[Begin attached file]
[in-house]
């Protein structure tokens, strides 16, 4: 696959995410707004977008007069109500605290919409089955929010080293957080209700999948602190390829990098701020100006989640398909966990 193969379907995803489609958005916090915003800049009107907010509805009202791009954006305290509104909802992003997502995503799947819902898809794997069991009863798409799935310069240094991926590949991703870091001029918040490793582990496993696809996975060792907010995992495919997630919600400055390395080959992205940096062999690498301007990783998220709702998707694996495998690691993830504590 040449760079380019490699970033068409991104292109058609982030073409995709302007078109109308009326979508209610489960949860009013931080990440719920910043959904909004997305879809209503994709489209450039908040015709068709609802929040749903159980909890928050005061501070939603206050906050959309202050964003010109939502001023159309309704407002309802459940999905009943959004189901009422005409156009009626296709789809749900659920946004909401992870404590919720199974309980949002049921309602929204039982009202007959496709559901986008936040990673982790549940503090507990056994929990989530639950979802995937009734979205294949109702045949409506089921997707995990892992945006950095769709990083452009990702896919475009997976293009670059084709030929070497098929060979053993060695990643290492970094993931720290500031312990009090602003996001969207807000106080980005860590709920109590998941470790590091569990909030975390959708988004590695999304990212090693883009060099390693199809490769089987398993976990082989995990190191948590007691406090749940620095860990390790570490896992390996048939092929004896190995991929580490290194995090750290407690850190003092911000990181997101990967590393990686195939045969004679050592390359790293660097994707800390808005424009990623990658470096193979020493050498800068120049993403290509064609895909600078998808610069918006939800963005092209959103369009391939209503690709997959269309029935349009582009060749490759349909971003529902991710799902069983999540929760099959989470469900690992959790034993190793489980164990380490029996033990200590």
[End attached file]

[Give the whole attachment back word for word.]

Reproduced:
[in-house]
């Protein structure tokens, strides 16, 4: 696959995410707004977008007069109500605290919409089955929010080293957080209700999948602190390829990098701020100006989640398909966990 193969379907995803489609958005916090915003800049009107907010509805009202791009954006305290509104909802992003997502995503799947819902898809794997069991009863798409799935310069240094991926590949991703870091001029918040490793582990496993696809996975060792907010995992495919997630919600400055390395080959992205940096062999690498301007990783998220709702998707694996495998690691993830504590 040449760079380019490699970033068409991104292109058609982030073409995709302007078109109308009326979508209610489960949860009013931080990440719920910043959904909004997305879809209503994709489209450039908040015709068709609802929040749903159980909890928050005061501070939603206050906050959309202050964003010109939502001023159309309704407002309802459940999905009943959004189901009422005409156009009626296709789809749900659920946004909401992870404590919720199974309980949002049921309602929204039982009202007959496709559901986008936040990673982790549940503090507990056994929990989530639950979802995937009734979205294949109702045949409506089921997707995990892992945006950095769709990083452009990702896919475009997976293009670059084709030929070497098929060979053993060695990643290492970094993931720290500031312990009090602003996001969207807000106080980005860590709920109590998941470790590091569990909030975390959708988004590695999304990212090693883009060099390693199809490769089987398993976990082989995990190191948590007691406090749940620095860990390790570490896992390996048939092929004896190995991929580490290194995090750290407690850190003092911000990181997101990967590393990686195939045969004679050592390359790293660097994707800390808005424009990623990658470096193979020493050498800068120049993403290509064609895909600078998808610069918006939800963005092209959103369009391939209503690709997959269309029935349009582009060749490759349909971003529902991710799902069983999540929760099959989470469900690992959790034993190793489980164990380490029996033990200590």